Whenever this phenomenon happens, the straight men pack up their families and leave. The real badasses go to work for Dyncorp and Xe; the real cops join SWAT; hunters and herders start their own competitions; male Episcopalians head to Rome or Constantinople. I think the Left ultimately recognizes this and it drives them crazy. If women and gays can't dominate the playground--and they never can because the straight males just go off to scale the next peak-then they will just blow up all the playgrounds.

Anonymous said...

As a child, I longed to have a pet dog. As an adult, I can no longer understand the appeal.

Dogs seem to have become human replacements in the minds of many people. A psychologist once pointed out to me that lonely single men tend to own female dogs. And I know a lot of single and childless women with dogs.

I have nothing against canines, but to me they seem like pointless extra mouths to feed unless you have a genuine use for them.

gwood said...

I assume Darwin called it "natural selection" because everybody already understood what artificial selection meant.

Tod said...

The breed was created with a 1/4 wolf cross. Adaptive introgression ? No, unless you count looks, the breed success came from it's resemblance to wolf looks.

A guy tried to make a stronger wolf cross

"In 1921, Dutch breeder Leendert Saarloos started crossbreeding a German Shepherd Dog male to a female Mackenzie Valley Wolf (Canis lupus occidentalis). He aimed for an improved version of the German Shepherd Dog which would be immune to distemper, and succeeded insofar that the Saarlooswolfdog we know is a strong imposing dog, but it kept its wolflike characteristics; it is cautious, reserved and lacks the ferocity to attack; it is not the dog that Leendert Saarloos hoped to get. His theory was also proven wrong, as nearly all the first generation hybrids succumbed to distemper. "

Re. inbreeding, many breeders favor the bitch/ grand sire cross.

Tod said...

Wolves look much the same the world over, dog breeds are very different. Wolves are selected for function. Dog breeds for appearance (though sometimes for ‘functional’ appearance as with German Shepherds' resemblance to a wolf).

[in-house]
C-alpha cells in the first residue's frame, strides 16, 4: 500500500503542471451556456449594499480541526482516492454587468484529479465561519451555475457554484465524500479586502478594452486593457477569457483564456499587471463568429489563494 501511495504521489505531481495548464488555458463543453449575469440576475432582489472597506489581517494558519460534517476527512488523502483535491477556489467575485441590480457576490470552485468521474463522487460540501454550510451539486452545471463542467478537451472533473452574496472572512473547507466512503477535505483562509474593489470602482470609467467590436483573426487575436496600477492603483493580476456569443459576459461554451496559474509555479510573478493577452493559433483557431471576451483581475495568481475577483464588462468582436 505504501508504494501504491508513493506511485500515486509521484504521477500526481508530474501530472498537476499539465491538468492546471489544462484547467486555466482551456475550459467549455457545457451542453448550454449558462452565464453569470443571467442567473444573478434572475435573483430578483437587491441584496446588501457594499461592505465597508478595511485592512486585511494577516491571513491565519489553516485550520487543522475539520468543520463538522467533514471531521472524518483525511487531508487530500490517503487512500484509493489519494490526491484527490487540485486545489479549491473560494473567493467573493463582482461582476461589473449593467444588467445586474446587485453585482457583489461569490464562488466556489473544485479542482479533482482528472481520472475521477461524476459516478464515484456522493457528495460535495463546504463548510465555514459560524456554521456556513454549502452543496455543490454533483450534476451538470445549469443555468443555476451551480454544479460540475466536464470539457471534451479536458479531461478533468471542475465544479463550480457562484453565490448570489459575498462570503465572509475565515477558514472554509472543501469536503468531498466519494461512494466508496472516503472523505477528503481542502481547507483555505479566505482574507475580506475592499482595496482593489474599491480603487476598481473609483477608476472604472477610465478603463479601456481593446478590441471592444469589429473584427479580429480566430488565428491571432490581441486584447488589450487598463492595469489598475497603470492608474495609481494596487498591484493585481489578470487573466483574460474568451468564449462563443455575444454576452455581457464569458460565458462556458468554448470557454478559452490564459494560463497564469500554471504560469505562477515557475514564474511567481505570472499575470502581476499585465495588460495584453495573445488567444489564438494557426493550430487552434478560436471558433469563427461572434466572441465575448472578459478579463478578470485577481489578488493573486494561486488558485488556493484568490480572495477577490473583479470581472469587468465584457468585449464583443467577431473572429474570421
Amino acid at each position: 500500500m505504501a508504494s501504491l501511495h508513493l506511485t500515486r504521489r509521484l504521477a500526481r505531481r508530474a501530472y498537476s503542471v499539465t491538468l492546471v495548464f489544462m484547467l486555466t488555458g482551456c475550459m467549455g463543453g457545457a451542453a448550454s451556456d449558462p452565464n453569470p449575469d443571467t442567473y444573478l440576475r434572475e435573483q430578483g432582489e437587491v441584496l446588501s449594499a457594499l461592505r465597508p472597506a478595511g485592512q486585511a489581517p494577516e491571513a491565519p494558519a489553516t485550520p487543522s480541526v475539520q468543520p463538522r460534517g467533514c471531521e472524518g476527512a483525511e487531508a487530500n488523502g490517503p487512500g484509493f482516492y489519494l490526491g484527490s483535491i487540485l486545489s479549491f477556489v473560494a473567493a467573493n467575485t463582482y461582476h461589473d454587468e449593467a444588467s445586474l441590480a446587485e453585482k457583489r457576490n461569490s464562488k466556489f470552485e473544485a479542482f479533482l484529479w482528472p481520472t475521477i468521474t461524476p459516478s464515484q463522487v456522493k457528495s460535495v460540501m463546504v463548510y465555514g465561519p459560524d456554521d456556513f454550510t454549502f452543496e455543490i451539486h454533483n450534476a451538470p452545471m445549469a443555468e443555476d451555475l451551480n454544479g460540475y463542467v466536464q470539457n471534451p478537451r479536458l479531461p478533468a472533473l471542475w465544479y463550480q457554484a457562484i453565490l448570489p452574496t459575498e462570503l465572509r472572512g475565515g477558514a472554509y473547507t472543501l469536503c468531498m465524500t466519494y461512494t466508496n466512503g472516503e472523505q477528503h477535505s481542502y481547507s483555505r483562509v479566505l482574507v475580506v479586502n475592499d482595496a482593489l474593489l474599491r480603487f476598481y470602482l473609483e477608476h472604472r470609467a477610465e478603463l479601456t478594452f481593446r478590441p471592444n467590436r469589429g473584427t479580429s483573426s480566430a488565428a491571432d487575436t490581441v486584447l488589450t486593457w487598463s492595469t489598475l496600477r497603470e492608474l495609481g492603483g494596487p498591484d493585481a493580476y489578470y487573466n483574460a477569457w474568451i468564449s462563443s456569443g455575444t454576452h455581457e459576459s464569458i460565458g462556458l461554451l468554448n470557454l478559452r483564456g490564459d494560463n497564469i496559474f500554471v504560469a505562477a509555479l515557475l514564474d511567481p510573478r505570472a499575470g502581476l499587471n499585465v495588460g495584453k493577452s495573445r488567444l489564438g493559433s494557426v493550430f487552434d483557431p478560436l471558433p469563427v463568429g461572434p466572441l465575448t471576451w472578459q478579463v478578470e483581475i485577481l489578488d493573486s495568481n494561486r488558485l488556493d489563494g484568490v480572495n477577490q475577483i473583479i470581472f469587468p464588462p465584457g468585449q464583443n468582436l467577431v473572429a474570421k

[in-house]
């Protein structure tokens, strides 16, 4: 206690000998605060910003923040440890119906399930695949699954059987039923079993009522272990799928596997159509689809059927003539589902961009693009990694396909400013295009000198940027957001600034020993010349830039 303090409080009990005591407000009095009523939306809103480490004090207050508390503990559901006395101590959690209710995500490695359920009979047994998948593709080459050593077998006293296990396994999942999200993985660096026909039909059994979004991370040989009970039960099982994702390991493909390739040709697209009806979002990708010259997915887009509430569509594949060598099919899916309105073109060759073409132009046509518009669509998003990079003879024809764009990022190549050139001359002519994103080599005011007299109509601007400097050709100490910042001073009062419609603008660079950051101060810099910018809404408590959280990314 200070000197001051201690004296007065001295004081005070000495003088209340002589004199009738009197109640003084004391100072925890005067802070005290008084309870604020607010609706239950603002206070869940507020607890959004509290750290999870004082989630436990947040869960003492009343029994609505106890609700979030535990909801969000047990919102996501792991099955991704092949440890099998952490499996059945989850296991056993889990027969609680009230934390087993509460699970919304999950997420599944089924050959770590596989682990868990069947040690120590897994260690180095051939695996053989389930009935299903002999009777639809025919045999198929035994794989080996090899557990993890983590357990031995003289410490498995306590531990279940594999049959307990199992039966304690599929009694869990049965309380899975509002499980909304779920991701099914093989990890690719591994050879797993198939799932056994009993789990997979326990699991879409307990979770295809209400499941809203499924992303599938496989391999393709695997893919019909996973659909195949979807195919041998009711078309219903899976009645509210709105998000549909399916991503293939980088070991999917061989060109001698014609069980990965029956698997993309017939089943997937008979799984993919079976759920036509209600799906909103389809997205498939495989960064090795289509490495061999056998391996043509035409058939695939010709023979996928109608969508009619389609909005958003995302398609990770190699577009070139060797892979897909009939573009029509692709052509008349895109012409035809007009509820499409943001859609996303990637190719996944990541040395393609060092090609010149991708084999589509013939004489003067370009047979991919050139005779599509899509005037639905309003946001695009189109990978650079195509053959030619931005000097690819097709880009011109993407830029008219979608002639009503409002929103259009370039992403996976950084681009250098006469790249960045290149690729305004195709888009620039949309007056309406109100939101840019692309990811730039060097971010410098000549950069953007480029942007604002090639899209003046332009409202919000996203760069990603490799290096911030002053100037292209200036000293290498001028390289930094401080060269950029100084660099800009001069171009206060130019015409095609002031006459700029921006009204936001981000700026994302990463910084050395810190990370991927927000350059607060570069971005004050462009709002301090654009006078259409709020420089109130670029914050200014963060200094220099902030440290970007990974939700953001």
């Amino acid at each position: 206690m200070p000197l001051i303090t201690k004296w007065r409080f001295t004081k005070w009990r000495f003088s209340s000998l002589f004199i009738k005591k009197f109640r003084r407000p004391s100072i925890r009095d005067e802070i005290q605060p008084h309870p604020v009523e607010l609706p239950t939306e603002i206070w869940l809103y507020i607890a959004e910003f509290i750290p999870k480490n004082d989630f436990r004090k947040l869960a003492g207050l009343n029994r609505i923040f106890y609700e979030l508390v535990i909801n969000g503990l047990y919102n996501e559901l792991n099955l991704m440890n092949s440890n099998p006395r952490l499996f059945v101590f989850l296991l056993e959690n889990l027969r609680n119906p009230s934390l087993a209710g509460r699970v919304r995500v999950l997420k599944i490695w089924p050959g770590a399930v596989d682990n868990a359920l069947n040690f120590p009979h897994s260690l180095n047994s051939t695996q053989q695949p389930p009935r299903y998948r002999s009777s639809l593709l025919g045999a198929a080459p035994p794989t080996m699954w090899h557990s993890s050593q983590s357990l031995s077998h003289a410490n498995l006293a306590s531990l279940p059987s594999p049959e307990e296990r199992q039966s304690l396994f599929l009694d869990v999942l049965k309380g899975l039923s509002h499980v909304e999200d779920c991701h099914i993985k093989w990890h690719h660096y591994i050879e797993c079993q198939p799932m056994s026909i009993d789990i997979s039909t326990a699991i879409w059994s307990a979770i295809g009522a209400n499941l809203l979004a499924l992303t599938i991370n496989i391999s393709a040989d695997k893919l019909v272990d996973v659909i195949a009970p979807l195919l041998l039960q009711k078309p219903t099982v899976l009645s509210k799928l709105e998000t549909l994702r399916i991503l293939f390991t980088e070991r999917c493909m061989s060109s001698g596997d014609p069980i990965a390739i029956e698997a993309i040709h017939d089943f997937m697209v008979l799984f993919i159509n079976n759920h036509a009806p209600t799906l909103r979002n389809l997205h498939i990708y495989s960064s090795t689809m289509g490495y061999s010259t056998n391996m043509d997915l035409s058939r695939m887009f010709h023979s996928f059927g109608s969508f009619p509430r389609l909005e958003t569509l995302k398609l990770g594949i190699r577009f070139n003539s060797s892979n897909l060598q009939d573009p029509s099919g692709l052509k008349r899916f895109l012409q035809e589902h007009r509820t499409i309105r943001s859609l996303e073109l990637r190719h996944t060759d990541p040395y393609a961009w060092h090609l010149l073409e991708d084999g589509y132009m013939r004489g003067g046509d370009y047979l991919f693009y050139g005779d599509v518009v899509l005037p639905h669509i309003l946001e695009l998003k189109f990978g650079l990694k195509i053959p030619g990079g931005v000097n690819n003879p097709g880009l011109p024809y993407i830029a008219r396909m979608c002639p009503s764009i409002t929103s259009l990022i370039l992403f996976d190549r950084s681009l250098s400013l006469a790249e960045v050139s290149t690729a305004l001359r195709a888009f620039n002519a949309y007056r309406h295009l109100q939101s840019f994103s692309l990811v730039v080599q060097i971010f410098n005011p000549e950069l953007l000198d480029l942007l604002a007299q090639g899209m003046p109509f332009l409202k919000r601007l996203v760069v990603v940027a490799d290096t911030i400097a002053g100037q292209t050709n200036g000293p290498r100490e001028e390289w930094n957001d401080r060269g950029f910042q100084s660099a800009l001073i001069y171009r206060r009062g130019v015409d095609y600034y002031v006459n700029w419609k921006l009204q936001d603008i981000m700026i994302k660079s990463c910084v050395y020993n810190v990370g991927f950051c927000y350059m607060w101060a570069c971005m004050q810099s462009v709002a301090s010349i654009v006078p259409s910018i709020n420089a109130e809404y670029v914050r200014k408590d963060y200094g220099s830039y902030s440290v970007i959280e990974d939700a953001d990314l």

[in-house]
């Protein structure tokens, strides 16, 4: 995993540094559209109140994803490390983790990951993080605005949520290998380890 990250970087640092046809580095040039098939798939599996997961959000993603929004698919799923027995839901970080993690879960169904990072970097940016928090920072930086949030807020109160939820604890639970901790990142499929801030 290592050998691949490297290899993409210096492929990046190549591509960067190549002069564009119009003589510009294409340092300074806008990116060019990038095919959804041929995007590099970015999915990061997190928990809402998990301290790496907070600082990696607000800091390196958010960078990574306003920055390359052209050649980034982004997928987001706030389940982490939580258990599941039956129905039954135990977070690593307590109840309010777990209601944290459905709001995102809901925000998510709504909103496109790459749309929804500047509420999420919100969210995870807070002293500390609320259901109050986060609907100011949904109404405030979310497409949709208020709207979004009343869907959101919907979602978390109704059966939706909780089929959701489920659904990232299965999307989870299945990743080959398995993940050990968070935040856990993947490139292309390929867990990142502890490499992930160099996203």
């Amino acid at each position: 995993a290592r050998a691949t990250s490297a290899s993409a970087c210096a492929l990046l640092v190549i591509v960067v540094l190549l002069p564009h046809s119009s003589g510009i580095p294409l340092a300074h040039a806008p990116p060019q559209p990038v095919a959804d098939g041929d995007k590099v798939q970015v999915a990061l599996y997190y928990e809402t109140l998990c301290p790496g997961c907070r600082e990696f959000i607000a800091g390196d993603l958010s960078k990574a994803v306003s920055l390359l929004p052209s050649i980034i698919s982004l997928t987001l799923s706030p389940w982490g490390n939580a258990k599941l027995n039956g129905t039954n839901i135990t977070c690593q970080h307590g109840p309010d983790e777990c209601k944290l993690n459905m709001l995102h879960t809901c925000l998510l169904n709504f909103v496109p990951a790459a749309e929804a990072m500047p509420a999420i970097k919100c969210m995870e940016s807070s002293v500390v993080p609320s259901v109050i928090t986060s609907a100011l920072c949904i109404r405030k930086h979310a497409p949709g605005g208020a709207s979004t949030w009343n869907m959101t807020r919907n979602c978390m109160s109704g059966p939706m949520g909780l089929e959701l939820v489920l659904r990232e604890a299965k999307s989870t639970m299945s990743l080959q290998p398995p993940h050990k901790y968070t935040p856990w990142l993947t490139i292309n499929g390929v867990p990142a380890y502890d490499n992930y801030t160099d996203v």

Aleutian Islands rats have evolved complex novel behaviours like snacking on the brain and eyes of auklets and stockpiling the rest in a den for winter. These rats’ adaptation to their peculiar environment makes them not noticeably different in appearance to other rats.

Why are humans so similar to rats and wolves in their adaptability but so similar to dog breeds in their radically different appearance ?

Darwin thought the races were the result of sexual selection rather than adaptation to environmental conditions. He pointed out that white women were universally thought beautiful by men of non white native races all over the world. Kanazawa confirms that is still true and points out that that black men are more physically attractive (net of IQ) than men of other races.

One of iSteves' most interesting posts was the one about good looks being largely gender specific and handed down to the wrong sex offspring a positive disadvantage.
The Huston (John and daughter Angelica) family was discussed as an example as was the data from the Isle of Rum Red Deer project.

Gene Berman said...

k:

The shepherds COMMUNICATE with their dogs via whistles and the communications may include instruction messages, etc.; the slide rule has no such function vis-a-vis Apollo 13 ( or any other).

The slide rule (now outmoded, I'd guess) was just a way to add (and subtract) logarithms.

And, by the way--you've heard about the three constipated mathematicians? No? Well, the first used a pencil and some paper on the problem. The second used his slide rule. And the last guy worked it out with logs!

Steve Sailer said...

"Trifected"